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Musk tweets link to unfounded conspiracy theory in connection with Pelosi attack

SAN FRANCISCO — Elon Musk on Sunday tweeted a link to an unfounded rumor about the attack on House Speaker Nancy Pelosi's husband, just days after Musk's purchase of Twitter fueled concerns that the social media platform would no longer seek to limit misinformation and hate speech.

Musk's tweet, which he later deleted, linked to an article by a fringe website, the Santa Monica Observer, an outlet that has previously asserted that Hillary Clinton died on Sept. 11 and was replaced with a body double.

ALSO READ: Report: Police sources says Paul Pelosi attack suspect had zip ties, duct tape

In this case, the article recycled a baseless claim that the personal life of Paul Pelosi, the speaker's husband, somehow played a role in an intruder's attack last week in the couple's San Francisco home, even though there is no evidence to support that claim.

Musk did so in reply to a tweet by Hillary Clinton. Her tweet had criticized Republicans for generally spreading "hate and deranged conspiracy theories" and said, "It is shocking, but not surprising, that violence is the result."

In response to Clinton's tweet, Musk provided a link to the Santa Monica Observer article and added, "There is a tiny possibility there might be more to this story than meets the eye."

The Los Angeles Times, the dominant news organization in the Southern California area where the Observer is located, has said the Observer is "notorious for fake news."

Police in San Francisco have said the suspect in last week's attack, identified as David DePape, 42, broke into the Pelosi family's Pacific Heights home early Friday and confronted Paul Pelosi, demanding to know, as CBS has reported, "Where is Nancy?"

The two men struggled over a hammer before officers responding to a 911 call to the home saw DePape strike Paul Pelosi at least once, police said. DePape was arrested on suspicion of attempted murder, elder abuse and burglary. Prosecutors plan to file charges on Monday and expect his arraignment on Tuesday.

Police say the attack was "intentional" and not random but have not stated publicly what they consider to be the motive.

The exchange between Musk and Clinton occurred a day after Yoel Roth, Twitter's head of safety and integrity, tweeted that the company's policies toward "slurs" and "hateful conduct" were still in place.

"Bottom line up front: Twitter's policies haven't changed. Hateful conduct has no place here," Roth wrote.

Musk himself said Friday that he would form a "content moderation council" for Twitter and promised advertisers that the website would not devolve into a "free for all hellscape." Musk has also described himself as a "free speech absolutist."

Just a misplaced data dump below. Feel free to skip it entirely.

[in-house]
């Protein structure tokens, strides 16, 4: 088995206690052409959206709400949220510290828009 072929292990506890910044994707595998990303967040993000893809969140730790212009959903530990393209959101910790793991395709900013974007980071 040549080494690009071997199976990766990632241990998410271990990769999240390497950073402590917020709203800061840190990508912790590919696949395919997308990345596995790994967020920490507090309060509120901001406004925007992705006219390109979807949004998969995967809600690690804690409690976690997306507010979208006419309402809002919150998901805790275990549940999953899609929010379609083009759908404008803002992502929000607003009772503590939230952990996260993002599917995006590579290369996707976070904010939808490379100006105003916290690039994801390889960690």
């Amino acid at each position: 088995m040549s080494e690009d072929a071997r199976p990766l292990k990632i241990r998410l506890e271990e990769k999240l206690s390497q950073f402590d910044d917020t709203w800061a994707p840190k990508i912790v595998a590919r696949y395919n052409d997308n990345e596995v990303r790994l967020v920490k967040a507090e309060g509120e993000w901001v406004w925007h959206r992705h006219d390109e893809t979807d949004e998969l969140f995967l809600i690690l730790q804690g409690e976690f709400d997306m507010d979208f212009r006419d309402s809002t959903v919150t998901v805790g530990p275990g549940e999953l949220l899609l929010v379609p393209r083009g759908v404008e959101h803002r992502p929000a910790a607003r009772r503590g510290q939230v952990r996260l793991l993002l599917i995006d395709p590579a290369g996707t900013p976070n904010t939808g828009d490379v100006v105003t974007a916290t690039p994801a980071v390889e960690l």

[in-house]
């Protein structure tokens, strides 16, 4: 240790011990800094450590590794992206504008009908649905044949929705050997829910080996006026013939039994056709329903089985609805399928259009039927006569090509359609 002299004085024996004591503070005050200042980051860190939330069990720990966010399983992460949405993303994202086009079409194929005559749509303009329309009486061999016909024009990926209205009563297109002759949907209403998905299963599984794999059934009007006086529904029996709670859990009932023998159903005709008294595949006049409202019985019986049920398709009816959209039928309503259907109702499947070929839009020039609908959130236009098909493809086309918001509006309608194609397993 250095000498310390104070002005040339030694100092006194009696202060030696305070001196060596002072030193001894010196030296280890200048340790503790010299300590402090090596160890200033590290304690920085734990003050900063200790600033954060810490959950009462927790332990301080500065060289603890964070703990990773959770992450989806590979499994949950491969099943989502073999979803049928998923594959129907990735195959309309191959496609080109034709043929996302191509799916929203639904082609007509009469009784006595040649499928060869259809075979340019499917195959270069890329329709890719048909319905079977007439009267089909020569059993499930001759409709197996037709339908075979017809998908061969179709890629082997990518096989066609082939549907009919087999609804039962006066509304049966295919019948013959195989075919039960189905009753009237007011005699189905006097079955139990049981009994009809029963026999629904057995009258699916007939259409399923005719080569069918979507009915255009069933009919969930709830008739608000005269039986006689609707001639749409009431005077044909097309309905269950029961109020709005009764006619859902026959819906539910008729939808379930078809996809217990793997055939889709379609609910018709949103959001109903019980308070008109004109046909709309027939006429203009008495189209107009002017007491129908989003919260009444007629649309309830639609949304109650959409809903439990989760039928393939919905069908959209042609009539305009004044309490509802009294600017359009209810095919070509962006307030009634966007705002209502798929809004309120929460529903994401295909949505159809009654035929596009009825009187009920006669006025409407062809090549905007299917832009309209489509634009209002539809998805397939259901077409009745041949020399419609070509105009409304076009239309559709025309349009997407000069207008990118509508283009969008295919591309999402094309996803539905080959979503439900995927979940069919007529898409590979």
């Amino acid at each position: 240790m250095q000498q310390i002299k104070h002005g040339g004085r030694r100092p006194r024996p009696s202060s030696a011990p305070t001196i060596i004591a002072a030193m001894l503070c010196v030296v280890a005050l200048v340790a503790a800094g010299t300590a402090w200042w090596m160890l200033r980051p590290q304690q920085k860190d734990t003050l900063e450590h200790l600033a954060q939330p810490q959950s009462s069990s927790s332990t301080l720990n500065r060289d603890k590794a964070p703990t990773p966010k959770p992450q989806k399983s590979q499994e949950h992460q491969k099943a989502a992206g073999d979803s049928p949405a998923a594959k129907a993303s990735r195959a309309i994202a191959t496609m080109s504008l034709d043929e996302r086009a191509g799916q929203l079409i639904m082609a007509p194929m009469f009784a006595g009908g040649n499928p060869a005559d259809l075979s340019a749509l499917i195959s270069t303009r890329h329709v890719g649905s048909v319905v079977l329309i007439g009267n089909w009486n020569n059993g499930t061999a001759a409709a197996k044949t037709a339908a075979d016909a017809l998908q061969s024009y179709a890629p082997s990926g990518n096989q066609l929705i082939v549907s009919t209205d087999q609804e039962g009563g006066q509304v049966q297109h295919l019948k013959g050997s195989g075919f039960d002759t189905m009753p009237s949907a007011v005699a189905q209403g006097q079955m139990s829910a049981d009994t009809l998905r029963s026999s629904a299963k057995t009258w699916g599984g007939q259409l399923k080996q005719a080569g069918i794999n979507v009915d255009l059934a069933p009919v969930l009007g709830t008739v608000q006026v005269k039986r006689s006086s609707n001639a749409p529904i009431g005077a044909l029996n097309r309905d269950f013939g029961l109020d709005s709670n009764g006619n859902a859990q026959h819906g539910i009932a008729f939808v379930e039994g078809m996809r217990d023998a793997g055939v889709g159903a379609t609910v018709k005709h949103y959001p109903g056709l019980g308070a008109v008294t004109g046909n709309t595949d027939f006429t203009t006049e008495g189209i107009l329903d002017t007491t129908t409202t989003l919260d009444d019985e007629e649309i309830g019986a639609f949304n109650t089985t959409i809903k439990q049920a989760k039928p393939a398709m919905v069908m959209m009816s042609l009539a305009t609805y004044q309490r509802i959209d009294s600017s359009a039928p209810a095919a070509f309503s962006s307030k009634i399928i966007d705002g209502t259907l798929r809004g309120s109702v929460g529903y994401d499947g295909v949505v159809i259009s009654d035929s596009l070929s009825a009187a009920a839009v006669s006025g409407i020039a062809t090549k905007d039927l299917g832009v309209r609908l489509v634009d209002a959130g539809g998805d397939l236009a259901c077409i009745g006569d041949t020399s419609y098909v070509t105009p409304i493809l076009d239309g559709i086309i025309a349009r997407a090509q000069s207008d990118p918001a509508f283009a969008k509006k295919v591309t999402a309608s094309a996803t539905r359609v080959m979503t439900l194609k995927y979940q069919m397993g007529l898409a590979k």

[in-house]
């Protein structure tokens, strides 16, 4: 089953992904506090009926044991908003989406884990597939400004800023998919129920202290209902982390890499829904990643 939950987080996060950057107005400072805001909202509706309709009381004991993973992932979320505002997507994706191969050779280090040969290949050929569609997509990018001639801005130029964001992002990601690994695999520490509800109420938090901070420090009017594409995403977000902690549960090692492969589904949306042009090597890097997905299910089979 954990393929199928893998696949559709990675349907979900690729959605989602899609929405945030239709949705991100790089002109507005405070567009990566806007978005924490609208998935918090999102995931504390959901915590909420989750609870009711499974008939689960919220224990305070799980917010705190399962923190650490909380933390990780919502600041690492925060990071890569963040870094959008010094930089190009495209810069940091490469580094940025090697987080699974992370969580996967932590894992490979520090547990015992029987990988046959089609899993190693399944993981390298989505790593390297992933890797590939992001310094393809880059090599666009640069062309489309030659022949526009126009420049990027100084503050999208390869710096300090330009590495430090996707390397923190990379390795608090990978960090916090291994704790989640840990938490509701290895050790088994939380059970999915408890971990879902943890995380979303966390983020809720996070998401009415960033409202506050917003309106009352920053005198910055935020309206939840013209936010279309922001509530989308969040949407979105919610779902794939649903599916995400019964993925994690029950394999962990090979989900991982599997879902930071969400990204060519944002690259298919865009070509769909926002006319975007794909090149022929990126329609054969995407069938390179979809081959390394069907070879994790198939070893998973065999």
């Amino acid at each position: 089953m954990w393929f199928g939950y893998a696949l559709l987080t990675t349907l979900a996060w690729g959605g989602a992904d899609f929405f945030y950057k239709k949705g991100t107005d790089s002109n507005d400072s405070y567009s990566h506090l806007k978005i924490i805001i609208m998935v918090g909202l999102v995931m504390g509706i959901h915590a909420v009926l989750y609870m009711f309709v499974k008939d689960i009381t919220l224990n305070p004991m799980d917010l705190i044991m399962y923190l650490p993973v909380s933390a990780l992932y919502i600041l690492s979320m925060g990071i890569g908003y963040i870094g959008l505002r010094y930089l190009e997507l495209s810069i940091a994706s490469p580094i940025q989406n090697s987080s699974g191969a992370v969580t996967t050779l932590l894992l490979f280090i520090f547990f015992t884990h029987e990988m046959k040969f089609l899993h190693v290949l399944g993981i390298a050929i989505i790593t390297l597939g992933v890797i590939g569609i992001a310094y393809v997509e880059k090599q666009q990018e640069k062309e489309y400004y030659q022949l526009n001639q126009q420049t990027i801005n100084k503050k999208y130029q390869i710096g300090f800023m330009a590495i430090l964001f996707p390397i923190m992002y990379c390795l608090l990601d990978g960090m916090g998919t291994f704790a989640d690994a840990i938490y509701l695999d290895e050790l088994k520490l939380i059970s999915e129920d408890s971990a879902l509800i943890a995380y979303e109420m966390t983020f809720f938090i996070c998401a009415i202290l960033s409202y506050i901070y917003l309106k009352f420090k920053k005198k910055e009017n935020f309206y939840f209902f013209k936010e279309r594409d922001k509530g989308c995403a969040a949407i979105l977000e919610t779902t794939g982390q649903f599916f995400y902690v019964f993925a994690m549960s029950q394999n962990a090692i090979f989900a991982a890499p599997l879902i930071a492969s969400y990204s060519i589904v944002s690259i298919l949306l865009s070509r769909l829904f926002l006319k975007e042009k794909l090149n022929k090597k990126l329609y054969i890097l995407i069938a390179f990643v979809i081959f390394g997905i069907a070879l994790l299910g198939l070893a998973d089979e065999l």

But at least one major advertiser, General Motors, has said it will suspend advertising on Twitter while it monitors the direction of the platform under Musk.

Also on Sunday, Sen. Amy Klobuchar, a Minnesota Democrat, said on NBC's "Meet the Press" that she didn't trust Musk to run Twitter.

Referring to antisemitic conspiracy theories that were advanced online by DePape, the suspect in the attack, Klobuchar said, "I think you have to have some content moderation."

"If Elon Musk has said now that he's going to start a content moderation board," the senator said, "that was one good sign. But I continue to be concerned about that. I just don't think people should be making money off of passing on this stuff that's a bunch of lies."

"Part of what to really keep in mind is that when he says something, it doesn't matter if it's been fact-checked or whatever, there is a large group of people who are going to say, 'Well he's the leader of Twitter, he ought to know. He probably already vetted this,'" said Ian Sherr, CNET Editor-At-Large.

Musk has 112 million followers on Twitter. By the time he deleted the tweet, it had racked up more than 28,000 retweets and 100,000 thousand likes.

"Part of what I think is interesting is that Elon Musk is taking this very, very strong spotlight he has as one of the richest people in the world, as CEO of very high-profile companies, and drawing it to this thing, and that is part of where I think it really matters," said Sherr. "Advertisers will likely look at this, and they're probably a little on edge anyway."

Joe Tuman is a political science professor at SF State.

"What's really remarkable I think in this situation is not just that he would say those particular things but that he would say anything like this at all, after claiming once he had acquired Twitter in this instance, that he was going to be instituting some rules about moderation," said San Francisco State political science professor Joe Tuman. "Donald Trump's hands, by the way, his handprints are all over this as well because he clearly wants back into Twitter. And I'll just make this statement tonight - I think part of the motivation for Elon Musk to want to have somebody like Donald Trump back as a regular user of Twitter - is Trump will bring thousands and thousands of people who followed him before he was banned," said Tuman.

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